However, NIC exhibits poor systemic availability due to its low water solubility (1.6 mg/L). Direct delivery to the lung employing a carrier molecule has been tried before; however, an ideal system was not developed. Keeping in mind rapid administration time, ease of use, and utilization as a prophylactic therapy (especially among high-risk populations such as health workers and first-time responders), the authors adopt three major models or respiratory tract delivery systems: DPI, nasal spray, and nebulizer.
The authors use human-lysozyme (hLYS) as a therapeutically active matrix material for the delivery of NIC to the airways in the lungs. Lysozyme is a protein with anti-inflammatory, antiviral, and antibacterial activity as well as surface-active properties. After processing and aerosolization, the hLYS exhibits stability.
The authors observed the potency of NIC-hLYS against coronavirus in vitro. Compared to NIC alone, the addition of hLYS resulted in improved antiviral activity. After 24 hours of infection, 82.2 % of viral load was decreased in MERS-CoV infection, and 92.7% in SARS-CoV-2 infected cells. They also observed that the highest dose of NIC-hLYS did not affect cell viability when compared with untreated controls. They also observed that hLYS alone also exhibited activity against SARS-CoV-2. Further tests reveal that an improvement in NIC-solubility alone is not responsible for effective antiviral activity. Coupling with hLYS in the formulation has a significant role to play.
The NIC-hLYS was administered via the intranasal route in CoV-infected mice. They observed improved survivability and reduced viral loads in the lungs, brain, and kidneys. The lung tissue in these mice showed lower levels of interstitial pneumonia and reduced inflammation compared to infected and non-treated mice. The surviving animals had also developed specific antibodies against the infection. The NIC-hLYS particles also protect against secondary bacterial infection and inflammatory response; ant-inflammatory activity was also significant.
The authors describe an inhalable NIC formulation. They characterized the optimized powder (NIC-hLYS), using an endogenous protein, and developed and tested for nasal, DPI, and nebulizer systems. They performed testing the delivery with commercially-available devices: a disposable DPI (TwinCaps®), a vibrating mesh nebulizer (Aerogen Solo®), and a nasal spray (VP7 Aptar®). They optimized the composition of the formulation to suit the respective administration method.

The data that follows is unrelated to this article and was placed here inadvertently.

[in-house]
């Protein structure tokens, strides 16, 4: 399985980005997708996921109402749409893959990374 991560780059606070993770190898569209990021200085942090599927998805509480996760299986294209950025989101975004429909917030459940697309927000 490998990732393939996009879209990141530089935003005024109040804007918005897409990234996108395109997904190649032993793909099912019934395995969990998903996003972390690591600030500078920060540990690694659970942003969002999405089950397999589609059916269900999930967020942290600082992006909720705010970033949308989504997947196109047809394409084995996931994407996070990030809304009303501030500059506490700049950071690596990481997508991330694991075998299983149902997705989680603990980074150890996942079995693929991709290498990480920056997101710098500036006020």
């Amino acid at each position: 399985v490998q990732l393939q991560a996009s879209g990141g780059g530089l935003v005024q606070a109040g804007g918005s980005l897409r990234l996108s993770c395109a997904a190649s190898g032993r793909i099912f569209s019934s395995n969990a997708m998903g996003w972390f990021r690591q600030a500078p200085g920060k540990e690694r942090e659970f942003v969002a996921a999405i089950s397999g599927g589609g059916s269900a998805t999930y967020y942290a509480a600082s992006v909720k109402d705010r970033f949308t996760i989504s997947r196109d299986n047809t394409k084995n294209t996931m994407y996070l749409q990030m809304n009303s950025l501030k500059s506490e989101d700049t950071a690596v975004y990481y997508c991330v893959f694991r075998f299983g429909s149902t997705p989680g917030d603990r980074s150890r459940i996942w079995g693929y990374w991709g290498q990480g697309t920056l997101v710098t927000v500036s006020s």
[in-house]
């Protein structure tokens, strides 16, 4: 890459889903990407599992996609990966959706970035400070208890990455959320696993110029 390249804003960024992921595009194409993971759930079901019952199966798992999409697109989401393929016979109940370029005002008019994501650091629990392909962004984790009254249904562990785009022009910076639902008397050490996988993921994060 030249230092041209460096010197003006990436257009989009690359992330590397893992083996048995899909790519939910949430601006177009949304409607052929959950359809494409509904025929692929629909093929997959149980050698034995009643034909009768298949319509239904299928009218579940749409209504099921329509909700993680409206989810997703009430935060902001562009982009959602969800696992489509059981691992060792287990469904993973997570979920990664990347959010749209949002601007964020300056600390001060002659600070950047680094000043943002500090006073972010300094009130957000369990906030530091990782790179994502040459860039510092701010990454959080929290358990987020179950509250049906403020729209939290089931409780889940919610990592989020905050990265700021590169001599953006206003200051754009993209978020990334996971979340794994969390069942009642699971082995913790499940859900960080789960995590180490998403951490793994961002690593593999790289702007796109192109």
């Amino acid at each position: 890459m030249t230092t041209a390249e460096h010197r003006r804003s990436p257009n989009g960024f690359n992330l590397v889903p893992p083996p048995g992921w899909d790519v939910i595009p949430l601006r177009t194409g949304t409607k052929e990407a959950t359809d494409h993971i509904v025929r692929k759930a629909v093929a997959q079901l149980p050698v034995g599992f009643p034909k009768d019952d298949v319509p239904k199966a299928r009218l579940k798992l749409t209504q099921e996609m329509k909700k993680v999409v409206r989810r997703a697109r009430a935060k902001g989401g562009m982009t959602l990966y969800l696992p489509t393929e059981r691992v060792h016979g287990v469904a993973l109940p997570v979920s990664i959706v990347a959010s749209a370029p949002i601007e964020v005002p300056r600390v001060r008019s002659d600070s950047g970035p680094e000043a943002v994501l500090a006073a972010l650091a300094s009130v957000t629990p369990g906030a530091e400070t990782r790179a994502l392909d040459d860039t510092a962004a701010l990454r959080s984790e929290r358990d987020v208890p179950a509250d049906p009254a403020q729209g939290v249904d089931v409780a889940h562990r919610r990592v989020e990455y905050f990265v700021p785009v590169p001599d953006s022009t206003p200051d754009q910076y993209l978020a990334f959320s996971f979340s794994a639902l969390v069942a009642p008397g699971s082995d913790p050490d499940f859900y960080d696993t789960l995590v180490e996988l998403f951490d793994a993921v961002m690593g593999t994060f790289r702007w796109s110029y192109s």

The study presents a targeted delivery of the novel possible drug with substantive and broadly-applicable therapy benefits, for the treatment of COVID-19. Observed results and detailed description of the advantages and drawbacks of using each of the devices are provided in the study.
The current FDA approved drug for all hospitalized adult, and pediatric patients with COVID-19 is remdesivir. However, it is not recommended for patients with acute or chronic kidney disease. Based on this study, NIC may be a promising alternative or adjunct therapy. The broad-spectrum activity of NIC-hLYS, shown in the study, may provide a unique advantage over other leading drug candidates against COVID-19. While the authors acknowledge the limitations in their study and the need for further pharmacokinetic evaluation, they report the development of a novel formulation of NIC-hLYS optimized for delivery to the upper and lower respiratory tracts as a powder or stable suspension. They conclude that NIC-hLYS has efficacy in the treatment of the current SARS-CoV-2 infection as well as in future CoV pandemics.
bioRxiv publishes preliminary scientific reports that are not peer-reviewed and, therefore, should not be regarded as conclusive, guide clinical practice/health-related behavior, or treated as established information.
- Broad-spectrum, patient-adaptable inhaled niclosamide-lysozyme particles are efficacious against coronaviruses in lethal murine infection models, Ashlee D Brunaugh, Hyojong Seo, Zachary Warnken, Li Ding, Sang Heui Seo, Hugh D.C. Smyth, bioRxiv 2020.09.24.310490; doi: https://doi.org/10.1101/2020.09.24.310490